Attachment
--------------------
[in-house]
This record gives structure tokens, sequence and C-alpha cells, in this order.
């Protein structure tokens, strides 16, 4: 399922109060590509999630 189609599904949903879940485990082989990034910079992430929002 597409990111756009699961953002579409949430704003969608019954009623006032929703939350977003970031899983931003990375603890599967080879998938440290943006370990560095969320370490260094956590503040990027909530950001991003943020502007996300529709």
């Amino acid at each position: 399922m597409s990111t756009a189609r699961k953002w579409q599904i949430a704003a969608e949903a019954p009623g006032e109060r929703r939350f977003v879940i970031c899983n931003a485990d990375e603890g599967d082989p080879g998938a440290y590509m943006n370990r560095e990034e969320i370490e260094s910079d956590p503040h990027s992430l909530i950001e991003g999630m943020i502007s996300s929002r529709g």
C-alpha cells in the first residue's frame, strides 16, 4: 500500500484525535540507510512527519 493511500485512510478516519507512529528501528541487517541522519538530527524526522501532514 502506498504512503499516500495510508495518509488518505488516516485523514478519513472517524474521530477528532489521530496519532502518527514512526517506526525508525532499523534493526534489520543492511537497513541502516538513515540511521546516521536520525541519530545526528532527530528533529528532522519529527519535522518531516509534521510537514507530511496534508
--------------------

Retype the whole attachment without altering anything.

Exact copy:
[in-house]
This record gives structure tokens, sequence and C-alpha cells, in this order.
């Protein structure tokens, strides 16, 4: 399922109060590509999630 189609599904949903879940485990082989990034910079992430929002 597409990111756009699961953002579409949430704003969608019954009623006032929703939350977003970031899983931003990375603890599967080879998938440290943006370990560095969320370490260094956590503040990027909530950001991003943020502007996300529709």
């Amino acid at each position: 399922m597409s990111t756009a189609r699961k953002w579409q599904i949430a704003a969608e949903a019954p009623g006032e109060r929703r939350f977003v879940i970031c899983n931003a485990d990375e603890g599967d082989p080879g998938a440290y590509m943006n370990r560095e990034e969320i370490e260094s910079d956590p503040h990027s992430l909530i950001e991003g999630m943020i502007s996300s929002r529709g």
C-alpha cells in the first residue's frame, strides 16, 4: 500500500484525535540507510512527519 493511500485512510478516519507512529528501528541487517541522519538530527524526522501532514 502506498504512503499516500495510508495518509488518505488516516485523514478519513472517524474521530477528532489521530496519532502518527514512526517506526525508525532499523534493526534489520543492511537497513541502516538513515540511521546516521536520525541519530545526528532527530528533529528532522519529527519535522518531516509534521510537514507530511496534508